A lot of people trying to ask her out or for a one-night stand, makes her feel good. For those who enter her DM, most of them have no idea who she is. It’s all about the photos.
Martin Hughes realized who she was at the age of seven. At that young age, playing with the boys didn’t feel right. She knew within her she was a girl.
Society was not cruel at the beginning to Martin. However, Senior High School proved to be a difficult nut to crack.
“I caught myself in a role I didn’t want to play anymore at the age of 7. The vibe of the boys was annoying. I think it was toxic for me because I felt like a boy playing with girls.
“At the age of 7, makeup wasn’t a big deal. It was all about the girl talks, the barbies and the girl clothes. It was fun,” Martin Hughes told Pulse.com.gh.
She had experienced being herself as a girl by trying a few things from her mother who did not know at the time. By the time she enrolled to Mfantsipim School, she was already in her element.
“High School was the trouble. That was stress. The real hard life because I went to a boys school. I was in Mfantsipim School and it was stressful.
“It was a hypocritical system. You have boys telling you stuff, proposing to you and all but in the eye of the public, they will be judging you.
“I didn’t see it as a problem because you’re in the closet. I know you’re hiding and that’s your problem,” the 20-year-old talked about life in Mfantsipim School.
The experience in Cape Coast was not devoid of the troubles that come with being transgender in Ghana. For many teachers, Martin Hughes was the black sheep, the prime scapegoat when it came to trouble. She had already been tagged and it affected her truth.
Recalling one of her experiences, Martin narrates how someone touched her one night at school but changed and falsified the story in the morning. The usual stereotype had Martin judged before validation until an eyewitness came to her aid.
Martin-Hughes had her fair share of suspensions in school but was never dismissed. She embraced freedom, and did makeup whiles in a boys’ school, and since warnings by school officials to stop fell on deaf ears, she ended up with 4 suspensions during her stay at Mfantsipim.
“False reports were being sent to the authorities about me being with someone. They couldn’t dismiss me because it was reports without evidence,” the 20-year-old said.
By this time, Martin’s mother had come to know and was as supportive as possible.
“I have like the best mom in the world. She’s very supportive. I even have a tattoo in her name. I have 3 tattoos.
“My mom believes in freedom, but not abuse of freedom so sometimes, she really puts me in my place when I’m going wrong about myself and decisions. I always listen to her, she’s the only one who can tell me what to do,” Martin talks about her mother.
Martin says she doesn’t feel like a girl, but rather, she is a girl. For the average person who sees her photos, a girl is what her photos show. Despite having not gone under the knife, the 20-year-old has breasts and butt people envy according to comments on her social media pages.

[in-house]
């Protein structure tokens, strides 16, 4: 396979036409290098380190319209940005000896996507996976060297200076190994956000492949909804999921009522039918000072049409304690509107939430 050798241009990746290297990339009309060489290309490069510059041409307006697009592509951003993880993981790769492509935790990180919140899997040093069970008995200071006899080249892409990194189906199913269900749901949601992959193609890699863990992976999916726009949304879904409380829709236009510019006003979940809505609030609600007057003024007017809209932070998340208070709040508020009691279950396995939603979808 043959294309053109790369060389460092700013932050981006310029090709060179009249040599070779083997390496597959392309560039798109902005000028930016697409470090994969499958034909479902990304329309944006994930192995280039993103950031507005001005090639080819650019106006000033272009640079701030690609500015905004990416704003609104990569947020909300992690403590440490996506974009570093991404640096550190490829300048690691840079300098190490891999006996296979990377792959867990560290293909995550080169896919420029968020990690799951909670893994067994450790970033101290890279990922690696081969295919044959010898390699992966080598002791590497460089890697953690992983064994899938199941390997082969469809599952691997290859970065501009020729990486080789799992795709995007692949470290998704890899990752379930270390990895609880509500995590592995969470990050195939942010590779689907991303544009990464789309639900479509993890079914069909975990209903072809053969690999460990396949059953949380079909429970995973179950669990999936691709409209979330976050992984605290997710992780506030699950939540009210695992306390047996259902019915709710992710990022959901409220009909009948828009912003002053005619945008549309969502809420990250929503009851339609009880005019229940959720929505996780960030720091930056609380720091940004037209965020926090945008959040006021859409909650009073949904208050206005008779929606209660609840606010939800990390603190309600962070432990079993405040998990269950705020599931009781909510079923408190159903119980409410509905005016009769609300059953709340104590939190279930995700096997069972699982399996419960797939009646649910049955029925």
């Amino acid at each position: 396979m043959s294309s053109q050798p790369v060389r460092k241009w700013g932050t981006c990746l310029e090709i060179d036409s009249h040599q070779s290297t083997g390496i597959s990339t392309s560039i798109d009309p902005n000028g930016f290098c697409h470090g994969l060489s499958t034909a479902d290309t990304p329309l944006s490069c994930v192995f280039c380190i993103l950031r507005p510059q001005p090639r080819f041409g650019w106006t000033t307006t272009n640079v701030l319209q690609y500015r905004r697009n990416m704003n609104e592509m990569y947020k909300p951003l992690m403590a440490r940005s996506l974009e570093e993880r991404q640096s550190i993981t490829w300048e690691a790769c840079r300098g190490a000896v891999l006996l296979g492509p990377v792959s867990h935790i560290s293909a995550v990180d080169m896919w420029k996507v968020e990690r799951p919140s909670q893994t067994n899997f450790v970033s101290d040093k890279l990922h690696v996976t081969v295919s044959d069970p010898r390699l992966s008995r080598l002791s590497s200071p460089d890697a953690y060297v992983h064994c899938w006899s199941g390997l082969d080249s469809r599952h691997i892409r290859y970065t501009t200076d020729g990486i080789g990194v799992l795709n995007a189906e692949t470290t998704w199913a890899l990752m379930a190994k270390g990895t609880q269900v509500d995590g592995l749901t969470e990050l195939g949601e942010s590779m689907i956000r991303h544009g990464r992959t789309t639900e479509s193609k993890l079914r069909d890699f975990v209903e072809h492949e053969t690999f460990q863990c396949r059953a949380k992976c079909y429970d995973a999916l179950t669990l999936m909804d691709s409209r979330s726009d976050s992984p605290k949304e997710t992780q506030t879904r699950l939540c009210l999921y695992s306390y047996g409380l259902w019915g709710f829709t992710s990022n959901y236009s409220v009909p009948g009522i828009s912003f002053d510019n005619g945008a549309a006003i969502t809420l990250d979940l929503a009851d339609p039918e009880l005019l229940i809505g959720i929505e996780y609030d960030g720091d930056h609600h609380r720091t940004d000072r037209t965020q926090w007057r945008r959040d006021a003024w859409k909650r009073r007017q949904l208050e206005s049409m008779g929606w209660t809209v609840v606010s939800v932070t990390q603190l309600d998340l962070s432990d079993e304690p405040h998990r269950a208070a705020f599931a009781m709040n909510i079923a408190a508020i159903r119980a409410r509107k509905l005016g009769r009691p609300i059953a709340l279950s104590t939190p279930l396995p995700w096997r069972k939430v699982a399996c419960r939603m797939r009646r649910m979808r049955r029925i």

“I haven’t touched my butt. I think I got it from my mom. She really has a big butt,” she explained to Pulse.com.gh.
Her breasts also are natural and started developing when she was in junior high school according to her narration. Despite pretending not to like it at the time because of trolls, Ohemartin confirmed she loves her boobs.
On whether she has a penis or vagina, she just said “I have something” while confirming she hasn’t had sex yet, but would love to try something.
The story gets interesting when it comes to Martin Hughes’ social life. From what millennials call ‘dick pics’ to simples hi’s and people asking to take her out, her DMs are filled with messages.
Having been true to herself since childhood, Martin makes people know right from the start who they’re dealing with. According to her, some leave, some stay and others become friends after knowing she’s trans.
Whether she intentionally posts photos to attract people on her social media pages, Martin said she does not. She said she does what she feels like at any given time.
“I’m not always doing something sexy or sexual. No! But once in a while when I feel like it, then I just do it,” she explained.
Martin goes to church and she believes in God.
“I love God and I am very prayerful. God does not look at the outer package to determine this one does not deserve this blessing. It is always about the inner person and the inner side of you,” Martin Hughes said to Pulse.com.gh.
“I pray a lot. I love God. I know he knows I love Him. Society is always going to be like what you’re doing is not Christ-worthy and that are you sure you love God? It’s about being a good person and your heart is the most important part of everything.“
Being transgender in Ghana: The story of Ohemartin
“When it comes to gender and sexuality, people bring in God and religion. But sin is not weighted on a scale and hell is not in layers. You judging me in the first place will land you in hell.
The hypocritical nature of Ghanaians is something Martin Hughes has come to deal with.
“You have to be yourself regardless of where you find yourself on the gender spectrum. The love will come, the hate will come, but you really have to focus on the love. People are people so you have to love yourself.” Martin Hughes ended the conversation saying.